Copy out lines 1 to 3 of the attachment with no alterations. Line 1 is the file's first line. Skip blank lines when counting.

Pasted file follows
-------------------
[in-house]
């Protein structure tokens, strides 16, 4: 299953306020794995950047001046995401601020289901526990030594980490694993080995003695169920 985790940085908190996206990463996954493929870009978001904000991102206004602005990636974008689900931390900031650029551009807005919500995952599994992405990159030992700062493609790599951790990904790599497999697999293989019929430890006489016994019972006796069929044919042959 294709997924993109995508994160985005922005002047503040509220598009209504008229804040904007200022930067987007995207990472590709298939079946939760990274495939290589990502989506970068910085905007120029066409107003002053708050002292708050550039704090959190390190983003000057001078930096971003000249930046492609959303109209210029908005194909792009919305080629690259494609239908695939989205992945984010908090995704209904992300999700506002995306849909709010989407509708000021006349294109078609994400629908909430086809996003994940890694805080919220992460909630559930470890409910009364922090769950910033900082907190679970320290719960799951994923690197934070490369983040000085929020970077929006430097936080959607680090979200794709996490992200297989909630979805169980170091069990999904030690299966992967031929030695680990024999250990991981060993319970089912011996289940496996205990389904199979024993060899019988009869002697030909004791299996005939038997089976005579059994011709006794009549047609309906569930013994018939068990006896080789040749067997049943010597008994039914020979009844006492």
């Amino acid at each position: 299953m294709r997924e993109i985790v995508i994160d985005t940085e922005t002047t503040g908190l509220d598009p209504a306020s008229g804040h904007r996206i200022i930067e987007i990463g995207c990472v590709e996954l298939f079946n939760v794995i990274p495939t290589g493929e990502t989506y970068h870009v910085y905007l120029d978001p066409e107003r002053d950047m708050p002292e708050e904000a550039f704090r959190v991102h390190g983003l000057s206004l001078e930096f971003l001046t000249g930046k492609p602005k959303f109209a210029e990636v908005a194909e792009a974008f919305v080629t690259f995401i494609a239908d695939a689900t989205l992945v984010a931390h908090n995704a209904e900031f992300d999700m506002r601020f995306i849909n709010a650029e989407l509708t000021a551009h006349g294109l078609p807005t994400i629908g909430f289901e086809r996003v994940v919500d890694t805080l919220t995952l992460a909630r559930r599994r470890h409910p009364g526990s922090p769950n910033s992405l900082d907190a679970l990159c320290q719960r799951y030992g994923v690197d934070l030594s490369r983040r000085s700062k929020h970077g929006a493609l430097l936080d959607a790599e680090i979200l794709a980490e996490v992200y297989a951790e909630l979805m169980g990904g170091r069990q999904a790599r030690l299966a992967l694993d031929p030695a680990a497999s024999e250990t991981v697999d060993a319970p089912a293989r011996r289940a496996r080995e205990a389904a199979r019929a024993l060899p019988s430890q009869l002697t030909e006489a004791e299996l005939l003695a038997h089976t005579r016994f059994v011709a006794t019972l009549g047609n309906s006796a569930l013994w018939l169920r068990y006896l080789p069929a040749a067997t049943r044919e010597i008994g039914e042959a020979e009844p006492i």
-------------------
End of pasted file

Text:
[in-house]
């Protein structure tokens, strides 16, 4: 299953306020794995950047001046995401601020289901526990030594980490694993080995003695169920 985790940085908190996206990463996954493929870009978001904000991102206004602005990636974008689900931390900031650029551009807005919500995952599994992405990159030992700062493609790599951790990904790599497999697999293989019929430890006489016994019972006796069929044919042959 294709997924993109995508994160985005922005002047503040509220598009209504008229804040904007200022930067987007995207990472590709298939079946939760990274495939290589990502989506970068910085905007120029066409107003002053708050002292708050550039704090959190390190983003000057001078930096971003000249930046492609959303109209210029908005194909792009919305080629690259494609239908695939989205992945984010908090995704209904992300999700506002995306849909709010989407509708000021006349294109078609994400629908909430086809996003994940890694805080919220992460909630559930470890409910009364922090769950910033900082907190679970320290719960799951994923690197934070490369983040000085929020970077929006430097936080959607680090979200794709996490992200297989909630979805169980170091069990999904030690299966992967031929030695680990024999250990991981060993319970089912011996289940496996205990389904199979024993060899019988009869002697030909004791299996005939038997089976005579059994011709006794009549047609309906569930013994018939068990006896080789040749067997049943010597008994039914020979009844006492």
């Amino acid at each position: 299953m294709r997924e993109i985790v995508i994160d985005t940085e922005t002047t503040g908190l509220d598009p209504a306020s008229g804040h904007r996206i200022i930067e987007i990463g995207c990472v590709e996954l298939f079946n939760v794995i990274p495939t290589g493929e990502t989506y970068h870009v910085y905007l120029d978001p066409e107003r002053d950047m708050p002292e708050e904000a550039f704090r959190v991102h390190g983003l000057s206004l001078e930096f971003l001046t000249g930046k492609p602005k959303f109209a210029e990636v908005a194909e792009a974008f919305v080629t690259f995401i494609a239908d695939a689900t989205l992945v984010a931390h908090n995704a209904e900031f992300d999700m506002r601020f995306i849909n709010a650029e989407l509708t000021a551009h006349g294109l078609p807005t994400i629908g909430f289901e086809r996003v994940v919500d890694t805080l919220t995952l992460a909630r559930r599994r470890h409910p009364g526990s922090p769950n910033s992405l900082d907190a679970l990159c320290q719960r799951y030992g994923v690197d934070l030594s490369r983040r000085s700062k929020h970077g929006a493609l430097l936080d959607a790599e680090i979200l794709a980490e996490v992200y297989a951790e909630l979805m169980g990904g170091r069990q999904a790599r030690l299966a992967l694993d031929p030695a680990a497999s024999e250990t991981v697999d060993a319970p089912a293989r011996r289940a496996r080995e205990a389904a199979r019929a024993l060899p019988s430890q009869l002697t030909e006489a004791e299996l005939l003695a038997h089976t005579r016994f059994v011709a006794t019972l009549g047609n309906s006796a569930l013994w018939l169920r068990y006896l080789p069929a040749a067997t049943r044919e010597i008994g039914e042959a020979e009844p006492i």